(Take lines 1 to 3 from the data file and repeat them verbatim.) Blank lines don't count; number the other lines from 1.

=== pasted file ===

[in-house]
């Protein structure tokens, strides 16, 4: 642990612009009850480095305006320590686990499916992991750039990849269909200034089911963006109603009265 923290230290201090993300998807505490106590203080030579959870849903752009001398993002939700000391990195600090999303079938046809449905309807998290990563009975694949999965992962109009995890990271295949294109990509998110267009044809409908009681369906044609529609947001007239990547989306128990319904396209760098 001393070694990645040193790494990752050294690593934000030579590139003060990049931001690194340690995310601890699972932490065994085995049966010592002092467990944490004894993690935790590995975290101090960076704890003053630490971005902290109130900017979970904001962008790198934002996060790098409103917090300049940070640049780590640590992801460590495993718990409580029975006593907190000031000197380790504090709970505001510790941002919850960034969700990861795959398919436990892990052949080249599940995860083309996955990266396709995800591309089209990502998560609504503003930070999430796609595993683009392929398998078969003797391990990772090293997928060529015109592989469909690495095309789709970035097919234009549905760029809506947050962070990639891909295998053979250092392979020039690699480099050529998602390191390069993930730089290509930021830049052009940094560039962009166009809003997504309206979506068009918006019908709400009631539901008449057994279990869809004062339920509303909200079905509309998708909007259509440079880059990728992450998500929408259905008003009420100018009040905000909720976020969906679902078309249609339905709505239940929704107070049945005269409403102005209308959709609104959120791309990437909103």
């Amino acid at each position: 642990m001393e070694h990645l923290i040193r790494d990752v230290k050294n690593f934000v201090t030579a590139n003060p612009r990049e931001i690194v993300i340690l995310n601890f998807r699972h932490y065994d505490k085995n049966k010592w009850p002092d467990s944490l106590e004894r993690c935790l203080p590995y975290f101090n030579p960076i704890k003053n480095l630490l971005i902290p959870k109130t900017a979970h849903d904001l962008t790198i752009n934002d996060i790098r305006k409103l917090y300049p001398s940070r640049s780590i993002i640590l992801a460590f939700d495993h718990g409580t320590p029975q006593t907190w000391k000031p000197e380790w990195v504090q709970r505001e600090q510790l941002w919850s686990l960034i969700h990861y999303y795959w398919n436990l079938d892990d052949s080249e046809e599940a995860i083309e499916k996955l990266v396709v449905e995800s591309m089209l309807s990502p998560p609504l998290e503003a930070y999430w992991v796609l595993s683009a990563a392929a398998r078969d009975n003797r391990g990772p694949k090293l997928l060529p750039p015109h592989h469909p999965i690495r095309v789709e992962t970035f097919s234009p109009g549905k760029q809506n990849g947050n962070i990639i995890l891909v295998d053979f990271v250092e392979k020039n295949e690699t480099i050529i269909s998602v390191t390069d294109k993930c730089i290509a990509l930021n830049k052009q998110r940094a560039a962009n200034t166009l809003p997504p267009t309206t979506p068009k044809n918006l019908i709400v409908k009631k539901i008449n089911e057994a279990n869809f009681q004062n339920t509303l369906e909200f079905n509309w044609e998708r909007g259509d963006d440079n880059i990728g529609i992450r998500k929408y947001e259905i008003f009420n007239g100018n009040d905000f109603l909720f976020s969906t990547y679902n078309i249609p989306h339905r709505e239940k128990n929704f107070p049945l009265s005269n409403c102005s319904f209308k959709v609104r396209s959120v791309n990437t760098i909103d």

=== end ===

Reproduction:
[in-house]
């Protein structure tokens, strides 16, 4: 642990612009009850480095305006320590686990499916992991750039990849269909200034089911963006109603009265 923290230290201090993300998807505490106590203080030579959870849903752009001398993002939700000391990195600090999303079938046809449905309807998290990563009975694949999965992962109009995890990271295949294109990509998110267009044809409908009681369906044609529609947001007239990547989306128990319904396209760098 001393070694990645040193790494990752050294690593934000030579590139003060990049931001690194340690995310601890699972932490065994085995049966010592002092467990944490004894993690935790590995975290101090960076704890003053630490971005902290109130900017979970904001962008790198934002996060790098409103917090300049940070640049780590640590992801460590495993718990409580029975006593907190000031000197380790504090709970505001510790941002919850960034969700990861795959398919436990892990052949080249599940995860083309996955990266396709995800591309089209990502998560609504503003930070999430796609595993683009392929398998078969003797391990990772090293997928060529015109592989469909690495095309789709970035097919234009549905760029809506947050962070990639891909295998053979250092392979020039690699480099050529998602390191390069993930730089290509930021830049052009940094560039962009166009809003997504309206979506068009918006019908709400009631539901008449057994279990869809004062339920509303909200079905509309998708909007259509440079880059990728992450998500929408259905008003009420100018009040905000909720976020969906679902078309249609339905709505239940929704107070049945005269409403102005209308959709609104959120791309990437909103």
């Amino acid at each position: 642990m001393e070694h990645l923290i040193r790494d990752v230290k050294n690593f934000v201090t030579a590139n003060p612009r990049e931001i690194v993300i340690l995310n601890f998807r699972h932490y065994d505490k085995n049966k010592w009850p002092d467990s944490l106590e004894r993690c935790l203080p590995y975290f101090n030579p960076i704890k003053n480095l630490l971005i902290p959870k109130t900017a979970h849903d904001l962008t790198i752009n934002d996060i790098r305006k409103l917090y300049p001398s940070r640049s780590i993002i640590l992801a460590f939700d495993h718990g409580t320590p029975q006593t907190w000391k000031p000197e380790w990195v504090q709970r505001e600090q510790l941002w919850s686990l960034i969700h990861y999303y795959w398919n436990l079938d892990d052949s080249e046809e599940a995860i083309e499916k996955l990266v396709v449905e995800s591309m089209l309807s990502p998560p609504l998290e503003a930070y999430w992991v796609l595993s683009a990563a392929a398998r078969d009975n003797r391990g990772p694949k090293l997928l060529p750039p015109h592989h469909p999965i690495r095309v789709e992962t970035f097919s234009p109009g549905k760029q809506n990849g947050n962070i990639i995890l891909v295998d053979f990271v250092e392979k020039n295949e690699t480099i050529i269909s998602v390191t390069d294109k993930c730089i290509a990509l930021n830049k052009q998110r940094a560039a962009n200034t166009l809003p997504p267009t309206t979506p068009k044809n918006l019908i709400v409908k009631k539901i008449n089911e057994a279990n869809f009681q004062n339920t509303l369906e909200f079905n509309w044609e998708r909007g259509d963006d440079n880059i990728g529609i992450r998500k929408y947001e259905i008003f009420n007239g100018n009040d905000f109603l909720f976020s969906t990547y679902n078309i249609p989306h339905r709505e239940k128990n929704f107070p049945l009265s005269n409403c102005s319904f209308k959709v609104r396209s959120v791309n990437t760098i909103d």